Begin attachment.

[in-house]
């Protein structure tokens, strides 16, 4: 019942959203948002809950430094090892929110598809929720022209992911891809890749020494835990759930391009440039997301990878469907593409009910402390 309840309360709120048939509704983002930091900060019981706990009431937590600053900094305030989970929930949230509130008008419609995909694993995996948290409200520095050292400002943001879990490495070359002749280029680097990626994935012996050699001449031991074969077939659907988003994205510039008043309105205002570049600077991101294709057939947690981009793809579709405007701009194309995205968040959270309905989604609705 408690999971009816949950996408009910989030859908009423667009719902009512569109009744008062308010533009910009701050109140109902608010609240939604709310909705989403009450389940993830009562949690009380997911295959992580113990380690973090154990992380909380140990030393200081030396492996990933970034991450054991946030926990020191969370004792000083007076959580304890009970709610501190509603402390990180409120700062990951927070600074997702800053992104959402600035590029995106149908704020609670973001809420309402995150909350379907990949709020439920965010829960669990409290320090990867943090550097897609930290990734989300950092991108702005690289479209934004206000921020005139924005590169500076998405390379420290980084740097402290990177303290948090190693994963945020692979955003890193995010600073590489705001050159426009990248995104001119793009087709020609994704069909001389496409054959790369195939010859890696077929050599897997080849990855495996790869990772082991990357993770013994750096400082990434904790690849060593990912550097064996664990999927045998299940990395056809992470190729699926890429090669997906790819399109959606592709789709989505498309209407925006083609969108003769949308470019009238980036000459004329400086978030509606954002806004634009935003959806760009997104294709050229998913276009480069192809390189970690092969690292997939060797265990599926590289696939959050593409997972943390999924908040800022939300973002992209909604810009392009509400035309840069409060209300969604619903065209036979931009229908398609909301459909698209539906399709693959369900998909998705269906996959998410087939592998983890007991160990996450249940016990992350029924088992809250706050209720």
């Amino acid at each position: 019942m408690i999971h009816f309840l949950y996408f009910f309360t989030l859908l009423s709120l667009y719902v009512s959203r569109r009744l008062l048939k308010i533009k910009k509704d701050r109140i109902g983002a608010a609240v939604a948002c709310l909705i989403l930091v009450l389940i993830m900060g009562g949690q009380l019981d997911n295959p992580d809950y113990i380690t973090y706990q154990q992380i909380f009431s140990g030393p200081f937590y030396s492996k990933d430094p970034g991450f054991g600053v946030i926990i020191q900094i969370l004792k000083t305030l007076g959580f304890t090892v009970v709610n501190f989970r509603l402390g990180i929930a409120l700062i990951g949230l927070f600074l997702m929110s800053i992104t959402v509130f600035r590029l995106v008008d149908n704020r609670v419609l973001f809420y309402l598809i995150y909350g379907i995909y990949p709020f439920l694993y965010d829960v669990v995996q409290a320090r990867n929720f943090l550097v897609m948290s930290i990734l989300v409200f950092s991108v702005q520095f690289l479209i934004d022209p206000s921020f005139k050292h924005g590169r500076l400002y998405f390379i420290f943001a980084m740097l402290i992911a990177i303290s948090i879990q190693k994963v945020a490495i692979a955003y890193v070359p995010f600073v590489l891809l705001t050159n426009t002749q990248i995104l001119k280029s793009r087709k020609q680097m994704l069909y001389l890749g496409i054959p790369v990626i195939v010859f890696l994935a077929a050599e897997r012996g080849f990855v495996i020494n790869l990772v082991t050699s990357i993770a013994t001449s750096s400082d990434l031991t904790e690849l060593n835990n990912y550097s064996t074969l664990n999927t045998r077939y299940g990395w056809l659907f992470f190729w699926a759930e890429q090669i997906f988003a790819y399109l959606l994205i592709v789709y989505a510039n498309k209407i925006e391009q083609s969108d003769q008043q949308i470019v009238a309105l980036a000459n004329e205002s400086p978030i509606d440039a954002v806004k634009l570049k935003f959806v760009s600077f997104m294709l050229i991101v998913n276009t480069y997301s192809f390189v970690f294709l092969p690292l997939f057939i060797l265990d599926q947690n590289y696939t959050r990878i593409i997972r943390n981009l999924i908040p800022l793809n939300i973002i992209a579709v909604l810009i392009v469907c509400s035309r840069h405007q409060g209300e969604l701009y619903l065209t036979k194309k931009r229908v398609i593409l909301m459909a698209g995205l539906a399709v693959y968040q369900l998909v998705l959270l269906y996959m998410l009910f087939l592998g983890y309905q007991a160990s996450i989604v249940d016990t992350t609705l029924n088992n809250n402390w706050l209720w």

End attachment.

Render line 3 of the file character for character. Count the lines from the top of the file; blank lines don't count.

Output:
């Amino acid at each position: 019942m408690i999971h009816f309840l949950y996408f009910f309360t989030l859908l009423s709120l667009y719902v009512s959203r569109r009744l008062l048939k308010i533009k910009k509704d701050r109140i109902g983002a608010a609240v939604a948002c709310l909705i989403l930091v009450l389940i993830m900060g009562g949690q009380l019981d997911n295959p992580d809950y113990i380690t973090y706990q154990q992380i909380f009431s140990g030393p200081f937590y030396s492996k990933d430094p970034g991450f054991g600053v946030i926990i020191q900094i969370l004792k000083t305030l007076g959580f304890t090892v009970v709610n501190f989970r509603l402390g990180i929930a409120l700062i990951g949230l927070f600074l997702m929110s800053i992104t959402v509130f600035r590029l995106v008008d149908n704020r609670v419609l973001f809420y309402l598809i995150y909350g379907i995909y990949p709020f439920l694993y965010d829960v669990v995996q409290a320090r990867n929720f943090l550097v897609m948290s930290i990734l989300v409200f950092s991108v702005q520095f690289l479209i934004d022209p206000s921020f005139k050292h924005g590169r500076l400002y998405f390379i420290f943001a980084m740097l402290i992911a990177i303290s948090i879990q190693k994963v945020a490495i692979a955003y890193v070359p995010f600073v590489l891809l705001t050159n426009t002749q990248i995104l001119k280029s793009r087709k020609q680097m994704l069909y001389l890749g496409i054959p790369v990626i195939v010859f890696l994935a077929a050599e897997r012996g080849f990855v495996i020494n790869l990772v082991t050699s990357i993770a013994t001449s750096s400082d990434l031991t904790e690849l060593n835990n990912y550097s064996t074969l664990n999927t045998r077939y299940g990395w056809l659907f992470f190729w699926a759930e890429q090669i997906f988003a790819y399109l959606l994205i592709v789709y989505a510039n498309k209407i925006e391009q083609s969108d003769q008043q949308i470019v009238a309105l980036a000459n004329e205002s400086p978030i509606d440039a954002v806004k634009l570049k935003f959806v760009s600077f997104m294709l050229i991101v998913n276009t480069y997301s192809f390189v970690f294709l092969p690292l997939f057939i060797l265990d599926q947690n590289y696939t959050r990878i593409i997972r943390n981009l999924i908040p800022l793809n939300i973002i992209a579709v909604l810009i392009v469907c509400s035309r840069h405007q409060g209300e969604l701009y619903l065209t036979k194309k931009r229908v398609i593409l909301m459909a698209g995205l539906a399709v693959y968040q369900l998909v998705l959270l269906y996959m998410l009910f087939l592998g983890y309905q007991a160990s996450i989604v249940d016990t992350t609705l029924n088992n809250n402390w706050l209720w």